Pyrvinium, a potent small molecule Wnt inhibitor, increases engraftment and inhibits lineage commitment of mesenchymal stem cells (MSCs)

Authors

  • Sarika Saraswati PhD,

    1. Department of Pathology, Vanderbilt Orthopaedic Institute, Vanderbilt University Medical Center, Nashville, TN, USA
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  • Desirae L. Deskins BA,

    1. Department of Pathology, Vanderbilt Orthopaedic Institute, Vanderbilt University Medical Center, Nashville, TN, USA
    2. The Department of Veterans Affairs Medical Center, Nashville, TN, USA
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  • Ginger E. Holt MD,

    1. Department of Orthopaedics and Rehabilitation, Vanderbilt Orthopaedic Institute, Vanderbilt University Medical Center, Nashville, TN, USA
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  • Pampee P. Young MD, PhD

    Corresponding author
    1. Department of Internal Medicine, Vanderbilt Orthopaedic Institute, Vanderbilt University Medical Center, Nashville, TN, USA
    2. The Department of Veterans Affairs Medical Center, Nashville, TN, USA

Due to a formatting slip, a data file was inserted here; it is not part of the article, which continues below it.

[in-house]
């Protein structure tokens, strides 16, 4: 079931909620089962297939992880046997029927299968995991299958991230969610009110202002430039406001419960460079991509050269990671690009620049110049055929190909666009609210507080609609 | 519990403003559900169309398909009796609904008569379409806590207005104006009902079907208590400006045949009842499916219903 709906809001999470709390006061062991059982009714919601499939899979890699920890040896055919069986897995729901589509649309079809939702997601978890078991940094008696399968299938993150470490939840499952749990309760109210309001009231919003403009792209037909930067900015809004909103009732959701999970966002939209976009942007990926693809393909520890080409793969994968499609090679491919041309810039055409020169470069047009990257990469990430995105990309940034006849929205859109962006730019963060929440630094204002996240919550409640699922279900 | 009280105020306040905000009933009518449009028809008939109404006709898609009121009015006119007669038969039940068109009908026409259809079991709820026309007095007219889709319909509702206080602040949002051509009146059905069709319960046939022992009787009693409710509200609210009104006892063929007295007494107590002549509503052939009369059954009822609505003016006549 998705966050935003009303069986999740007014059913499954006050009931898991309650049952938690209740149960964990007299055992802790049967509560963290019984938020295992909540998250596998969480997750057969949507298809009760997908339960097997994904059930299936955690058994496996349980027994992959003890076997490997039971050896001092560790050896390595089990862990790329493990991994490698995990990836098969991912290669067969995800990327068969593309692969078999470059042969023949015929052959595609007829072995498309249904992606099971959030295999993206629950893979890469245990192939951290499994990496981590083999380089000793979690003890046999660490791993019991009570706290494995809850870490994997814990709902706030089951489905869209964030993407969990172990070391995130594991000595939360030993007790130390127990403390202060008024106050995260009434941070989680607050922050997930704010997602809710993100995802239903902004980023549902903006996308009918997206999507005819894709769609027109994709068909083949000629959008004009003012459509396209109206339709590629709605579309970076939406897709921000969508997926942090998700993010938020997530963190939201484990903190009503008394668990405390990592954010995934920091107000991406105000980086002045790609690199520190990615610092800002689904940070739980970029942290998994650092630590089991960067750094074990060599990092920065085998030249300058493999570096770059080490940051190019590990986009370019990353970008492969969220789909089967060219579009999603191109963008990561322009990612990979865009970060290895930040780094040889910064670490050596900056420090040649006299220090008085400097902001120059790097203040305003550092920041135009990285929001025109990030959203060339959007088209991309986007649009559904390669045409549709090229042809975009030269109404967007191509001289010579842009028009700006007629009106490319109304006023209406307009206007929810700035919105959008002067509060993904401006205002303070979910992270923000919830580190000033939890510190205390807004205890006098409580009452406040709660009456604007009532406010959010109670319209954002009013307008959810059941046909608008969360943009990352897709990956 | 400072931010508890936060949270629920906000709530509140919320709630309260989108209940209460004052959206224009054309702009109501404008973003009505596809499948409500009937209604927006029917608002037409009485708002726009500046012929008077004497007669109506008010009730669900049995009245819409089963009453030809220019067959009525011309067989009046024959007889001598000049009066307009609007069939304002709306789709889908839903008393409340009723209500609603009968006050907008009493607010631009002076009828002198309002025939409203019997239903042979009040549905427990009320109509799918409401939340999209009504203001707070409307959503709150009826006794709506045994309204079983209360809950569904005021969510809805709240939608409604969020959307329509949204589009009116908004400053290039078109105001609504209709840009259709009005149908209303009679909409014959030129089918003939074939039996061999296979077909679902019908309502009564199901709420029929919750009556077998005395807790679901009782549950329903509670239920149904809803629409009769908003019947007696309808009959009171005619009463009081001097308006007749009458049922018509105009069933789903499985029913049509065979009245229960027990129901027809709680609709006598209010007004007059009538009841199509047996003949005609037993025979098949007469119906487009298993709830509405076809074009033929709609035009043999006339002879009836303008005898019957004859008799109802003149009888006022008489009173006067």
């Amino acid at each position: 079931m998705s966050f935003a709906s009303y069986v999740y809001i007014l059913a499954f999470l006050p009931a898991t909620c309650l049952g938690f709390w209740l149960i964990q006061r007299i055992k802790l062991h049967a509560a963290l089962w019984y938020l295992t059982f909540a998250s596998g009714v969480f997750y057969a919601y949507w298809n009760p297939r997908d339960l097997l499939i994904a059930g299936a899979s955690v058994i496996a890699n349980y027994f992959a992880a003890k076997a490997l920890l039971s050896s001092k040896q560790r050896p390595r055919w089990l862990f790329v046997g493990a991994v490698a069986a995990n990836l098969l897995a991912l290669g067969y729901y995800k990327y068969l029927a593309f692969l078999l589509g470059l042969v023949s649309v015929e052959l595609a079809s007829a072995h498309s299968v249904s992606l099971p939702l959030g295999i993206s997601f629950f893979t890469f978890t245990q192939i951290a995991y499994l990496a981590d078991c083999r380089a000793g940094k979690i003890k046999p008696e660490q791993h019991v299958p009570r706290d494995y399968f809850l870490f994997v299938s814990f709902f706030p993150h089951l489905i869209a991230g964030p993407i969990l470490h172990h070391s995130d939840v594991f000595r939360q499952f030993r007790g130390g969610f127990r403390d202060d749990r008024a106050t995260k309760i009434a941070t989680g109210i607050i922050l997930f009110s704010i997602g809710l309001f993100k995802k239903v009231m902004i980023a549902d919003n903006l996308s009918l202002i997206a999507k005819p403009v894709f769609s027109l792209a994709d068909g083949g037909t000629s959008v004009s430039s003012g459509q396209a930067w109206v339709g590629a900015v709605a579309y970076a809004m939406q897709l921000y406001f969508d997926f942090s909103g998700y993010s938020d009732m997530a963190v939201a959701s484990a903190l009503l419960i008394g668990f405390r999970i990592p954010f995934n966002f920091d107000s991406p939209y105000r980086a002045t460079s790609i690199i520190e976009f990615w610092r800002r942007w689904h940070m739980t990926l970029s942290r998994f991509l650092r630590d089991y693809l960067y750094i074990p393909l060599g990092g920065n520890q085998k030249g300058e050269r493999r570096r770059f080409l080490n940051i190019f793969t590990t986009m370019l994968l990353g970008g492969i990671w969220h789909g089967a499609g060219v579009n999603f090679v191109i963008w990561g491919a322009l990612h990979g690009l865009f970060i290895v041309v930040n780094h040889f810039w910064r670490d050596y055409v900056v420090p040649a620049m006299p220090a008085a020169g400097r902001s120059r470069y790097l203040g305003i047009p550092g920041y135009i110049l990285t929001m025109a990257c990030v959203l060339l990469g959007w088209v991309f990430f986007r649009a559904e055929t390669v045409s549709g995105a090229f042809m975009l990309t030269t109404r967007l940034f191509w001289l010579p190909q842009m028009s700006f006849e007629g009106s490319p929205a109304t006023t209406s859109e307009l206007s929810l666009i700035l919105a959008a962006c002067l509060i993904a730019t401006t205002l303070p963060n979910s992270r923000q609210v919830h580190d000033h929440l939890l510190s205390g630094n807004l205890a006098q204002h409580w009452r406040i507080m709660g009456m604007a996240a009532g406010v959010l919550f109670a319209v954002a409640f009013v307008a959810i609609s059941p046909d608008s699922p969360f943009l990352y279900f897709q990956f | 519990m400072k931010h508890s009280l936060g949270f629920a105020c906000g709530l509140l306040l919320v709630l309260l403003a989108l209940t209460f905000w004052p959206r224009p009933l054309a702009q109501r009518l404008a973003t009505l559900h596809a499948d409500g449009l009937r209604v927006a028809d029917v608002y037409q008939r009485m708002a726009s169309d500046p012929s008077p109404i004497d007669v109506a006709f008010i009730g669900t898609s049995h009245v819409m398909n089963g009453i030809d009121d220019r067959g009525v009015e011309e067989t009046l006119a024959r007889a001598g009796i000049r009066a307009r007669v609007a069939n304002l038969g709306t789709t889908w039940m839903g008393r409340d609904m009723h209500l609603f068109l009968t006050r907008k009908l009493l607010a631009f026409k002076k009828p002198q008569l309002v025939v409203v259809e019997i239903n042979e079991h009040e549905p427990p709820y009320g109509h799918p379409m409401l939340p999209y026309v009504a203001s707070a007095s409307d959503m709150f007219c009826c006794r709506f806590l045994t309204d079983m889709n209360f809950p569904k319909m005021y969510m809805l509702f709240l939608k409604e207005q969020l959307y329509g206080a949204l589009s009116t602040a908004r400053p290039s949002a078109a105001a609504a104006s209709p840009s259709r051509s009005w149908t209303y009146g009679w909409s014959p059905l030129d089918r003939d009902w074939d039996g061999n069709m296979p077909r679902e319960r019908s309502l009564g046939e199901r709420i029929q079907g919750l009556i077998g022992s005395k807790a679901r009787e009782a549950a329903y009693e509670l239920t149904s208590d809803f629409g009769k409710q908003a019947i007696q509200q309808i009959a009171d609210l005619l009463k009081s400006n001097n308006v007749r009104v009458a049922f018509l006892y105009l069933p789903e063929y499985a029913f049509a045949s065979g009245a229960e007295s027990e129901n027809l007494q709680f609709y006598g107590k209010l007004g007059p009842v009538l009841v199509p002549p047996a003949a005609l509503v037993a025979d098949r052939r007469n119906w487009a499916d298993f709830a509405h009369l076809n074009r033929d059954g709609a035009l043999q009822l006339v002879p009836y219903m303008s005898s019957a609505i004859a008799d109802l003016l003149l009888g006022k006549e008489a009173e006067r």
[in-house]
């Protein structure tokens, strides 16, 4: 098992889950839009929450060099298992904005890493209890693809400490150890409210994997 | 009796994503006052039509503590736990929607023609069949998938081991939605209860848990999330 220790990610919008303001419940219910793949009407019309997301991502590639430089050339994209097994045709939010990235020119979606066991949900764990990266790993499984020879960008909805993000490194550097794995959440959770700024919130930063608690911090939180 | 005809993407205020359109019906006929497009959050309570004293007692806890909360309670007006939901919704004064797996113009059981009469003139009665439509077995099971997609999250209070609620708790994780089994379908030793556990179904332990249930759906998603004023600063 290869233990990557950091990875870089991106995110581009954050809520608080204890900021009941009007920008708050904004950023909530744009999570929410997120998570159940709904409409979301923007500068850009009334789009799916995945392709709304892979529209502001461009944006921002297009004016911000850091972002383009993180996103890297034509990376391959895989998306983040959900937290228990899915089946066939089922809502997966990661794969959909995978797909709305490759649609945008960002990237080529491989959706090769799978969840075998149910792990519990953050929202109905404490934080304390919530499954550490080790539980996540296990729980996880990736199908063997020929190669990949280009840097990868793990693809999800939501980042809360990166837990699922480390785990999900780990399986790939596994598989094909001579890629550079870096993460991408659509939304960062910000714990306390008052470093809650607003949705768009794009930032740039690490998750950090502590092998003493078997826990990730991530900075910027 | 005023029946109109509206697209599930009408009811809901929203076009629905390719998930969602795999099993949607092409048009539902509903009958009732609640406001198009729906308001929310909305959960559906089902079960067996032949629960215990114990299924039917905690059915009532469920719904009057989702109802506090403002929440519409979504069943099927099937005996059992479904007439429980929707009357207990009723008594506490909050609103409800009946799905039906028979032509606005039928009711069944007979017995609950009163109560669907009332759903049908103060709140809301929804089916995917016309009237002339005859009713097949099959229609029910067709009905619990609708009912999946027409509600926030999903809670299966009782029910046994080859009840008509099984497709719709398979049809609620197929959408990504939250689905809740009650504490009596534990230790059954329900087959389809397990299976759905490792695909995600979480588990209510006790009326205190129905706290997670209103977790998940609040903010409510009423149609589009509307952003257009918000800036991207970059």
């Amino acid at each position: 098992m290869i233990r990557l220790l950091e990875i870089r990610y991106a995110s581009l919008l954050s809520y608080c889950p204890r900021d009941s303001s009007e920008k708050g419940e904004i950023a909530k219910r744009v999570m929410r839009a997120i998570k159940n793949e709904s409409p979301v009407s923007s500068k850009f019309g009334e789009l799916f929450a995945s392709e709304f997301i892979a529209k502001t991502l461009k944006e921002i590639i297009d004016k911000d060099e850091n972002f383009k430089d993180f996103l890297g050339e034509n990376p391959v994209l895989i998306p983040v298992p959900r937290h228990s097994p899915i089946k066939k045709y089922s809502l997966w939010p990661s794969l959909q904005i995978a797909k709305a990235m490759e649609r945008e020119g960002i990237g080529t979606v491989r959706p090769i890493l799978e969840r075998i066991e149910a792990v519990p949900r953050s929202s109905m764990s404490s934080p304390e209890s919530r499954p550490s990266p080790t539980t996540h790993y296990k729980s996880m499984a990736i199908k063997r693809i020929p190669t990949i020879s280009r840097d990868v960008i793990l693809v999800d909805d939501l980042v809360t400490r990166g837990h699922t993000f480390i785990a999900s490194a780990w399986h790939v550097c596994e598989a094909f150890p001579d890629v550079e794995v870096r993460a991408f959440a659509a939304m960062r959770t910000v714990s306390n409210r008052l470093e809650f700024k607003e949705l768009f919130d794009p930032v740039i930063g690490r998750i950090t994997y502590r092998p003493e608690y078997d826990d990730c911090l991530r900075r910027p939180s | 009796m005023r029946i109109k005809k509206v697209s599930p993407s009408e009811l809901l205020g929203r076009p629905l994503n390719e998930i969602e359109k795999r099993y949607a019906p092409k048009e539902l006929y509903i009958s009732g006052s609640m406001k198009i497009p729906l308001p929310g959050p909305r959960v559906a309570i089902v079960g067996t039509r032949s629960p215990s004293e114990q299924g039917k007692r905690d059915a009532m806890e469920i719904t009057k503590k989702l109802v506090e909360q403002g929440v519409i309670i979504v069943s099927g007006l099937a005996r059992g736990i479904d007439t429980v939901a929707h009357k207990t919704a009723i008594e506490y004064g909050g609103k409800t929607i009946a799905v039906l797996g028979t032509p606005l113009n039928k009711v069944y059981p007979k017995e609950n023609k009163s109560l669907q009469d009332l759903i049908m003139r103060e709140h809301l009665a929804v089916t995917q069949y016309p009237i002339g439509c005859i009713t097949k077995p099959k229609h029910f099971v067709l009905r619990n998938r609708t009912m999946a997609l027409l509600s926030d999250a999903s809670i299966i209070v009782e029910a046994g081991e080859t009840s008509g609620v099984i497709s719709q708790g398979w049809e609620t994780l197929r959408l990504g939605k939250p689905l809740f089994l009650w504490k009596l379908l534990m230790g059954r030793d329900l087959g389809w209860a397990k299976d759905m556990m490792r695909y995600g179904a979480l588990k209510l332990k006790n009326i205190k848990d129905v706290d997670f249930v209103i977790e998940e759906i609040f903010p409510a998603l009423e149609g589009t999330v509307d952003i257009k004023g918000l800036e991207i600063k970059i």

• Department of Pathology, Vanderbilt Orthopaedic Institute, Vanderbilt University Medical Center, Nashville, TN, USA
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Reprint requests:

Dr. P. Young, Vanderbilt University School of Medicine, Department of Pathology, 1161 21st Avenue South C2217A MCN, Nashville, TN 37232, USA.

Tel: 615 936 1098;

Fax: 615 343 7023;

Email: pampee.young@vanderbilt.edu

Abstract

We and others have found that Wnt signaling inhibition is important in mesenchymal stem cell (MSC) self-renewal. Pyrvinium was identified as a potent Wnt inhibitor in a chemical screen for small molecules. In the present study, we hypothesized that pyrvinium will enhance MSC self-renewal to improve the clinical efficacy of MSC therapy. Pyrvinium increased MSC proliferation in vitro while inhibiting their osteogenic and chondrogenic lineage commitment by reducing cytoplasmic β-catenin. Although MSCs are a promising target for cell therapy, strategies to enhance their survival and maintain their stemness in the wounded area are essential. Using an in vivo model of granulation tissue formation, we demonstrated that pyrvinium enhanced long-term MSC engraftment. Pyrvinium-treated MSC-generated granulation tissue also demonstrated less ectopic differentiation into bone or cartilage. This study highlights the potential of using a therapeutic Wnt inhibitor to enhance MSC-driven regenerative therapy.

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